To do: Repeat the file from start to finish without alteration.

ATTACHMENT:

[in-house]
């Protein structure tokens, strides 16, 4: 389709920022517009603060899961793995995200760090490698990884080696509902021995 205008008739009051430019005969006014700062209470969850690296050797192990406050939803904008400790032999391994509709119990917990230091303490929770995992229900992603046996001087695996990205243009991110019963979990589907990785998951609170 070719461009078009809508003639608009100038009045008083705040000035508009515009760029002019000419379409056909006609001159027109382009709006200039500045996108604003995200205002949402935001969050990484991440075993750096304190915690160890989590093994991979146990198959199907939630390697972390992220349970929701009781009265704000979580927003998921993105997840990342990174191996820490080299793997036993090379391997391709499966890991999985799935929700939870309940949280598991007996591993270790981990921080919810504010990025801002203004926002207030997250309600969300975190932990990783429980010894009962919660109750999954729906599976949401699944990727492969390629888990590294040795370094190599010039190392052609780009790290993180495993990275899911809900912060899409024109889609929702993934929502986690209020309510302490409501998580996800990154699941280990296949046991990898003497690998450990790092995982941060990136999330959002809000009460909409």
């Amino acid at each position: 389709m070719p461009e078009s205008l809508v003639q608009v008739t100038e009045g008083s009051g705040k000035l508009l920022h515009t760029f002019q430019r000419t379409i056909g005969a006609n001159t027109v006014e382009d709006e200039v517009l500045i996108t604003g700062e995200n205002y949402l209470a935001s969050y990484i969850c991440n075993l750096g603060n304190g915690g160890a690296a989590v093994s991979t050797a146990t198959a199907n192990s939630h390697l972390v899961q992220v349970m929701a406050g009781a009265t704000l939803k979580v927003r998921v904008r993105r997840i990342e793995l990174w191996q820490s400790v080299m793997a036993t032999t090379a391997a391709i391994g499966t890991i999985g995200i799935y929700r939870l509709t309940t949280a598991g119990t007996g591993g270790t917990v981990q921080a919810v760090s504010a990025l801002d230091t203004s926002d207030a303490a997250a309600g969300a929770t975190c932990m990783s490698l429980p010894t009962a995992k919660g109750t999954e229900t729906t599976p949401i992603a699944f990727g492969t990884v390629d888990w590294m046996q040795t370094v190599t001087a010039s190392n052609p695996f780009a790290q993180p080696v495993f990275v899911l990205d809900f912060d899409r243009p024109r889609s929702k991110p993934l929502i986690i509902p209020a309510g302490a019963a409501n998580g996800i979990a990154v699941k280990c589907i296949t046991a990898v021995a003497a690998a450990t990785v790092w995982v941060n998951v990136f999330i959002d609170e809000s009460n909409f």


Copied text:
[in-house]
């Protein structure tokens, strides 16, 4: 389709920022517009603060899961793995995200760090490698990884080696509902021995 205008008739009051430019005969006014700062209470969850690296050797192990406050939803904008400790032999391994509709119990917990230091303490929770995992229900992603046996001087695996990205243009991110019963979990589907990785998951609170 070719461009078009809508003639608009100038009045008083705040000035508009515009760029002019000419379409056909006609001159027109382009709006200039500045996108604003995200205002949402935001969050990484991440075993750096304190915690160890989590093994991979146990198959199907939630390697972390992220349970929701009781009265704000979580927003998921993105997840990342990174191996820490080299793997036993090379391997391709499966890991999985799935929700939870309940949280598991007996591993270790981990921080919810504010990025801002203004926002207030997250309600969300975190932990990783429980010894009962919660109750999954729906599976949401699944990727492969390629888990590294040795370094190599010039190392052609780009790290993180495993990275899911809900912060899409024109889609929702993934929502986690209020309510302490409501998580996800990154699941280990296949046991990898003497690998450990790092995982941060990136999330959002809000009460909409």
């Amino acid at each position: 389709m070719p461009e078009s205008l809508v003639q608009v008739t100038e009045g008083s009051g705040k000035l508009l920022h515009t760029f002019q430019r000419t379409i056909g005969a006609n001159t027109v006014e382009d709006e200039v517009l500045i996108t604003g700062e995200n205002y949402l209470a935001s969050y990484i969850c991440n075993l750096g603060n304190g915690g160890a690296a989590v093994s991979t050797a146990t198959a199907n192990s939630h390697l972390v899961q992220v349970m929701a406050g009781a009265t704000l939803k979580v927003r998921v904008r993105r997840i990342e793995l990174w191996q820490s400790v080299m793997a036993t032999t090379a391997a391709i391994g499966t890991i999985g995200i799935y929700r939870l509709t309940t949280a598991g119990t007996g591993g270790t917990v981990q921080a919810v760090s504010a990025l801002d230091t203004s926002d207030a303490a997250a309600g969300a929770t975190c932990m990783s490698l429980p010894t009962a995992k919660g109750t999954e229900t729906t599976p949401i992603a699944f990727g492969t990884v390629d888990w590294m046996q040795t370094v190599t001087a010039s190392n052609p695996f780009a790290q993180p080696v495993f990275v899911l990205d809900f912060d899409r243009p024109r889609s929702k991110p993934l929502i986690i509902p209020a309510g302490a019963a409501n998580g996800i979990a990154v699941k280990c589907i296949t046991a990898v021995a003497a690998a450990t990785v790092w995982v941060n998951v990136f999330i959002d609170e809000s009460n909409f």